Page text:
Church, T. S., Blair, S. N., Cocreham, S., Johannsen, N., Johnson, W., Kramer, K., … & Earnest, C. P. (2010). Effects of aerobic and resistance training on hemoglobin A1c levels in patients with type 2 diabetes. JAMA: The Journal of the American Medical Association, 304(20), 2253-2262.

Turner, R. C., Holman, R. R., Cull, C. C., Stratton, I. M., Matthews, D. R., Frighi, V., …Hadden, C. (1998). Intensive blood-glucose control with sulphonylureas or insulin compared with conventional treatment and risk of complications in patients with type 2 diabetes (UKPDS 33). The Lancet (British Edition), 352(9131), 837.

Cauza, E., Hanusch-Enserer, U., Strasser, B., Ludvik, B., Metz-Schimmerl, S.,…Pacini, G. (2005). The relative benefits of endurance and strength training on the metabolic factors and muscle function of people with type 2 diabetes mellitus. The Archives of Physiology and Medical Rehabilitation, 86(8), 1527-1533.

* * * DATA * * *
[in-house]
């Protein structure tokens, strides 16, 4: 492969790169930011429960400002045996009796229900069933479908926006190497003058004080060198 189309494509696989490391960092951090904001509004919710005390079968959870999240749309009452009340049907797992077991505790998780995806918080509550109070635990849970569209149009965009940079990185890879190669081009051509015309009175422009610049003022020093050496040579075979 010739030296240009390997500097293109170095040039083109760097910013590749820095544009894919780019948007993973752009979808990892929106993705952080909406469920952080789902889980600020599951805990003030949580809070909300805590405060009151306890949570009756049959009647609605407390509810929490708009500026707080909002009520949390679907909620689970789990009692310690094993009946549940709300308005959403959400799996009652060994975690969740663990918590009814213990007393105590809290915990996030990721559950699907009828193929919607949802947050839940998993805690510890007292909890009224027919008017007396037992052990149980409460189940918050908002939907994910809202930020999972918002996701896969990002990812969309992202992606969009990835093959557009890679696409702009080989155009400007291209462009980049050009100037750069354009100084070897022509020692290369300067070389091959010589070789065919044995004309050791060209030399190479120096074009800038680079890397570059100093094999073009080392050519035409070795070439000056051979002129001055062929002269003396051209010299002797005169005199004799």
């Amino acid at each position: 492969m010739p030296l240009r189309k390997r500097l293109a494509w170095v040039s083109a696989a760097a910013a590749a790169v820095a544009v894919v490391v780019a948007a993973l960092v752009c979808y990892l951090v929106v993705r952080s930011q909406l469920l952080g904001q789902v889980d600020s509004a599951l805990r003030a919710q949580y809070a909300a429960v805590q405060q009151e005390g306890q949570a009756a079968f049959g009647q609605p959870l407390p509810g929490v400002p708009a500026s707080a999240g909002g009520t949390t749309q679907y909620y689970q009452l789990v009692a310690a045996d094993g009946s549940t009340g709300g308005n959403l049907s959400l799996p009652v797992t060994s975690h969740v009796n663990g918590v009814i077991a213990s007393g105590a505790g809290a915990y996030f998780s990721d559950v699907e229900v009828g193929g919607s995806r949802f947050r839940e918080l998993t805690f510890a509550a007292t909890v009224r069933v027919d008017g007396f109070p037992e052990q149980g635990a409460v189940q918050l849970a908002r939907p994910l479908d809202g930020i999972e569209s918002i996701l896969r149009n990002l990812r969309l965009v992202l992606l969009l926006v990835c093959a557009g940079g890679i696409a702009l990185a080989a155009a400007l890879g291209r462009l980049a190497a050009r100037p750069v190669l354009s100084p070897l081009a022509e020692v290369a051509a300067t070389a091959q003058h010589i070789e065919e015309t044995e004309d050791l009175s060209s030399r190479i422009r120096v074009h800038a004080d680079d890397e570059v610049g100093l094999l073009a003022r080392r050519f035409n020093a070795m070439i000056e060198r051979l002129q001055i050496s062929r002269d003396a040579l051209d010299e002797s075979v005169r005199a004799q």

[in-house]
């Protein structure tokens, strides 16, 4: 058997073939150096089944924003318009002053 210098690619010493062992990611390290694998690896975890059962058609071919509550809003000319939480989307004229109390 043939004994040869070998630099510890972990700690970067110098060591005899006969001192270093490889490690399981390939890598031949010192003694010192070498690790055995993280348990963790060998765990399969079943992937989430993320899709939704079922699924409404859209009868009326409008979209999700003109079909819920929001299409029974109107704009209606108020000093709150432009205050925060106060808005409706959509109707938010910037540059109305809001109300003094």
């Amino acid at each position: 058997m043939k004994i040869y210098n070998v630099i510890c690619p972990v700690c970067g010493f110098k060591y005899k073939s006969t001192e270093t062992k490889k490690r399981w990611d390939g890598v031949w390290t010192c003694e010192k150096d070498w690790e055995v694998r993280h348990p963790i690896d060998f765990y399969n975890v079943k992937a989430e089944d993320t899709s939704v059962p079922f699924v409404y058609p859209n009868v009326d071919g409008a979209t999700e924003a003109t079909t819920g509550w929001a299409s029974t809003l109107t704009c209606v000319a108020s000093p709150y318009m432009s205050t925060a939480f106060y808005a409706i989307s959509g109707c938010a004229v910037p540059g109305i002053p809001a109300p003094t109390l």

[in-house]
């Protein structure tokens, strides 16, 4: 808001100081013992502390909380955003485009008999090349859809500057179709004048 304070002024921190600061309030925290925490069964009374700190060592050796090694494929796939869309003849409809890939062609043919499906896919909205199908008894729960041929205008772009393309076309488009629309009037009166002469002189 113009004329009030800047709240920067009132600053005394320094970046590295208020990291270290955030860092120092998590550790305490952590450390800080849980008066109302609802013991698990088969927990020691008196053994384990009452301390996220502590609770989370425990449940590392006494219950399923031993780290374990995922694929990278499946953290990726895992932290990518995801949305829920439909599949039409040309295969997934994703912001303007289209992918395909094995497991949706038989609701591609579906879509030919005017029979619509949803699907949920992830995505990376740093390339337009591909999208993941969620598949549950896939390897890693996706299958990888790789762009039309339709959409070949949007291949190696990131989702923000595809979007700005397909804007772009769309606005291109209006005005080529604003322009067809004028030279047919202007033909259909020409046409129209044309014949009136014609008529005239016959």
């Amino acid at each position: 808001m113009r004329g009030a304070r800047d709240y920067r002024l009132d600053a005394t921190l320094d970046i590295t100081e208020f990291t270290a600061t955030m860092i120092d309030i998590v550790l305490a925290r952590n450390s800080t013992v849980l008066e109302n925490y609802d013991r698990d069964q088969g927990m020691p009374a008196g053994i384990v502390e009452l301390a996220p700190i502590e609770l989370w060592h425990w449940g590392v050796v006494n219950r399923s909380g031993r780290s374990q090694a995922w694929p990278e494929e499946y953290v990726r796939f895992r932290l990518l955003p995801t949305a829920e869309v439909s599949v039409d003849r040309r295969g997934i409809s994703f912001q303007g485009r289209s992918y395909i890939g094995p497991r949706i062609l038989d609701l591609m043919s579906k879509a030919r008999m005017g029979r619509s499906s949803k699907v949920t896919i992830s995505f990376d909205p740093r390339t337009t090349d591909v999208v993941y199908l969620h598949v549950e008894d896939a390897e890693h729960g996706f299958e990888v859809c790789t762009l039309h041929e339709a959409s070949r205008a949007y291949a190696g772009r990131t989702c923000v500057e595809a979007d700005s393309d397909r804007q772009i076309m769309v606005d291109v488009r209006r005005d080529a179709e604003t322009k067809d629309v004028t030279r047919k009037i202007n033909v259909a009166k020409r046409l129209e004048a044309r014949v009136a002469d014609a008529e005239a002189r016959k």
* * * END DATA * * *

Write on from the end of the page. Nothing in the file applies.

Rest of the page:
Brooks, N., Layne, J. E., Gordon, P. L., Roubenoff, R., Nelson, M. E. Castaneda-Sceppa, C. (2007). Strength training improves muscle quality and insulin sensitivity in hispanic older adults with type 2 diabetes. International Journal of Medical Sciences, 4(1),

 

Finally, A Workout You Can Do For the Rest of Your Life

Strength is the underlying factor in independence.

It’s a well-known fact that strength, along with muscle, decreases with age.

As our strength drops below the level required to perform daily activities, we cross the threshold of independent to dependent.

One way to avoid dependency in old age is to strength train.